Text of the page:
Transforming fusions of FGFR and TACC genes in glioblastoma
Study pinpoints that a genetic cause of glioblastoma may lead to new treatments
- Date : 01 Aug 2012
- Topic : Head and neck cancers
Researchers at Columbia University Medical Center have discovered that some cases of glioblastoma, the most common and aggressive form of primary brain cancer, are caused by the fusion of two adjacent genes, fibroblast growth factor receptor (FGFR) and transforming acidic coiled-coil (TACC). The preclinical study also found that drugs that target the protein produced by this genetic aberration can dramatically slow the growth of glioblastomas. The findings were published last week in the online edition of the journalScience.
According to study leader Dr Antonio Iavarone, who is a professor of pathology and neurology at Columbia University Medical Center, and a member of the Herbert Irving Comprehensive Cancer Center at NewYork-Presbyterian Hospital, from a clinical perspective, his team has identified a druggable target for a brain cancer with a particularly dismal outcome. From a basic research perspective, they have found the first example of a tumour-initiating mutation that directly affects how cells divide, causing chromosomal instability. This discovery has implications for the understanding of glioblastoma as well as others types of solid tumours.
The fusion of these two genes was observed in just 3% of tumours studied, so any therapy based on this
particular genetic aberration would apply to only a small subset of glioblastoma patients. It's unlikely that the researchers will find a gene fusion responsible for most glioblastomas. But they may be able to discover a number of other gene fusions, each accounting for a small percentage of tumours, and each with its own specific therapy.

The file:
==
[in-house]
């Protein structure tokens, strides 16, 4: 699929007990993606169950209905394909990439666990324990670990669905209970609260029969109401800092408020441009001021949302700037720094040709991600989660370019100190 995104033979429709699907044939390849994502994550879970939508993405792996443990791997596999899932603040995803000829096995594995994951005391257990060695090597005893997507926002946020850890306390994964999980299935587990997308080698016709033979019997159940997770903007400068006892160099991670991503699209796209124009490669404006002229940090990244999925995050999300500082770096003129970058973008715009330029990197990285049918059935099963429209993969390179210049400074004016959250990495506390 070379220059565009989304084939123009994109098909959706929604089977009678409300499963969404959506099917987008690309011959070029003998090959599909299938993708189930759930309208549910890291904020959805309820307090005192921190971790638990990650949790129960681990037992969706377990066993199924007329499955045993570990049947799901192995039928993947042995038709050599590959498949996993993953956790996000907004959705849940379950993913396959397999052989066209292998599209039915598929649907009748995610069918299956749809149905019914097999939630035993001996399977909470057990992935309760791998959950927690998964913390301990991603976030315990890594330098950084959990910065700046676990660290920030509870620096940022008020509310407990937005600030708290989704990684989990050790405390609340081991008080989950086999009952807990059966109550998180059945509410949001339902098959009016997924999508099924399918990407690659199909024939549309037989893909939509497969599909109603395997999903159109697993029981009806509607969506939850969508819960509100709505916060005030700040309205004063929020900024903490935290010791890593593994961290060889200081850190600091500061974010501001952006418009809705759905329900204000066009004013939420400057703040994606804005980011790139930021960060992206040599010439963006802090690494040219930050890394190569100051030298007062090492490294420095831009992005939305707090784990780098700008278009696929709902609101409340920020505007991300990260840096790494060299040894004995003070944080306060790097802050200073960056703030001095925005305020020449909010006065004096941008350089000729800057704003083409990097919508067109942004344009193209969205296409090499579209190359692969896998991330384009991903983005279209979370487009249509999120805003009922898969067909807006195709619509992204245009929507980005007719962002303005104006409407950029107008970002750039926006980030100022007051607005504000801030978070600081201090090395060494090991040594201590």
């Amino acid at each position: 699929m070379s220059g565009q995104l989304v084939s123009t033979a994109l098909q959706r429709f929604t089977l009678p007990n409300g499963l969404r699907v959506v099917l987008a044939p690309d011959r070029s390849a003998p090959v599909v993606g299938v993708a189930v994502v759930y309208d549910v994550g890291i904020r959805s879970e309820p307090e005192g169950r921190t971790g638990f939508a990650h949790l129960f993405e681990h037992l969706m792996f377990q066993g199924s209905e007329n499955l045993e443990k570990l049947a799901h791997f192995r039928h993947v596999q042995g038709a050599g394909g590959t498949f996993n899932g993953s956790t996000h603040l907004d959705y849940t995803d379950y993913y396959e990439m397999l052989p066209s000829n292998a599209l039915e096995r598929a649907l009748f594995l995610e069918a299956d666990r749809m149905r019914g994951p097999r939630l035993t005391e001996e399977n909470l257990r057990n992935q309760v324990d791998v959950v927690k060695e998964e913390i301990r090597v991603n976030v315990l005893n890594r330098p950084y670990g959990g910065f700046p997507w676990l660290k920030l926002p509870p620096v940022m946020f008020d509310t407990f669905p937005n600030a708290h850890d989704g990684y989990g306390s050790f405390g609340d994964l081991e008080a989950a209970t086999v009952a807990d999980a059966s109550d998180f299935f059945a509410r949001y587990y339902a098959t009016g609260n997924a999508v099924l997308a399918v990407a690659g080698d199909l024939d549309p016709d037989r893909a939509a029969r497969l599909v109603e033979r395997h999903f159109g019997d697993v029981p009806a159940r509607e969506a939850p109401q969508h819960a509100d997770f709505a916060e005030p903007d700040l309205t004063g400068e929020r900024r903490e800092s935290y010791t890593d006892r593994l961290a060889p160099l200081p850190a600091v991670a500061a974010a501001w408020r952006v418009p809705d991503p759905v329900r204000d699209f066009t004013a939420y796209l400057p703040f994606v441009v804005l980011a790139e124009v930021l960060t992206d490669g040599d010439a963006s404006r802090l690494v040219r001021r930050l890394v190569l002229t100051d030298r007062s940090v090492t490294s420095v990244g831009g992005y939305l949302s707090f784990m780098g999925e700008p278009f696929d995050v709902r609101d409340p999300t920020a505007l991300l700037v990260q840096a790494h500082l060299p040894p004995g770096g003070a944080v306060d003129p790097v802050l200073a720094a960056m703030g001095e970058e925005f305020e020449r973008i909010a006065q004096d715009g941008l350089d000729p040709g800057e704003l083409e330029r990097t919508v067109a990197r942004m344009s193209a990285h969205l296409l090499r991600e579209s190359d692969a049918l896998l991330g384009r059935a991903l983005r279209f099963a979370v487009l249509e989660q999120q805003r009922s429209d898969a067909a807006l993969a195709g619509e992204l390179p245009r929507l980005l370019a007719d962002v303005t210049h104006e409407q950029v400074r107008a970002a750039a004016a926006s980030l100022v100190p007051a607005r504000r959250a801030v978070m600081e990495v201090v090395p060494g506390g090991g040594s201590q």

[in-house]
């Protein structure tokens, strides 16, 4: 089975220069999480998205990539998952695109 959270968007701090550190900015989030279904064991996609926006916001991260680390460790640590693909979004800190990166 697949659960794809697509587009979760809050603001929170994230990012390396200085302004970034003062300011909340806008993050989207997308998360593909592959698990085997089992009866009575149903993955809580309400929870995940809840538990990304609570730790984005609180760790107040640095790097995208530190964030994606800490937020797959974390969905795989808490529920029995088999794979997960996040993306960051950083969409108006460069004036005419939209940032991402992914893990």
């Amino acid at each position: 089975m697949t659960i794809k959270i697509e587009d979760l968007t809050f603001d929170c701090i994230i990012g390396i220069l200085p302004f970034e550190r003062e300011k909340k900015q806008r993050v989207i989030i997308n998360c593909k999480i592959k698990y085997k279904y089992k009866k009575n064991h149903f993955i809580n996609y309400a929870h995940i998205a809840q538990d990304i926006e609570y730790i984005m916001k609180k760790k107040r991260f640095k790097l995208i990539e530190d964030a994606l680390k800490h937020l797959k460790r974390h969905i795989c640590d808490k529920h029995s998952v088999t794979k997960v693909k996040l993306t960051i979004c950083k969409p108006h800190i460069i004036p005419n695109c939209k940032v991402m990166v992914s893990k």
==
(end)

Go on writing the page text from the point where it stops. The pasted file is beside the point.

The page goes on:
A protein produced by FGFR-TACC acts by disrupting the mitotic spindle
Glioblastomas is invariably fatal, with a median survival of about 14 months after diagnosis, even with aggressive therapy. Several common single-gene alterations have been observed in glioblastoma. However, therapies targeting these alterations have not improved clinical outcomes, most likely because they have systematically failed to eradicate the proteins to which the tumour is 'addicted.
Dr Iavarone and his colleagues suspected that glioblastomas might be addicted to proteins produced by gene fusions. Such fusions have been implicated in other malignancies, notably chronic myelogenous leukemia (CML). Imatinib, which
targets a fusion protein responsible for CML, has proved to be highly effective in arresting the disease.
In the current study, the researchers conducted genetic analyses of glioblastomas from nine patients, looking specifically for gene fusions. The most common fusion they observed involved the genes FGFR and TACC. Although each gene plays a specific role in the cell, sometimes errors in the DNA cause two ordinary genes to fuse into a single entity, with novel characteristics that can lead to a tumour.
The researchers developed a new method for analysing the cell's genomic material. First they looked at pieces of the glioblastoma genome from several samples, and then they extended the analysis to a large set of glioblastomas from the Cancer Genome Atlas project, sponsored by the USA National Cancer Institute.
The study team discovered that the protein produced by FGFR-TACC acts by disrupting the mitotic spindle, the cellular structure that guides mitosis. If this process happens incorrectly, it leads to aneuploidy, which is thought to be the hallmark of tumourigenesis.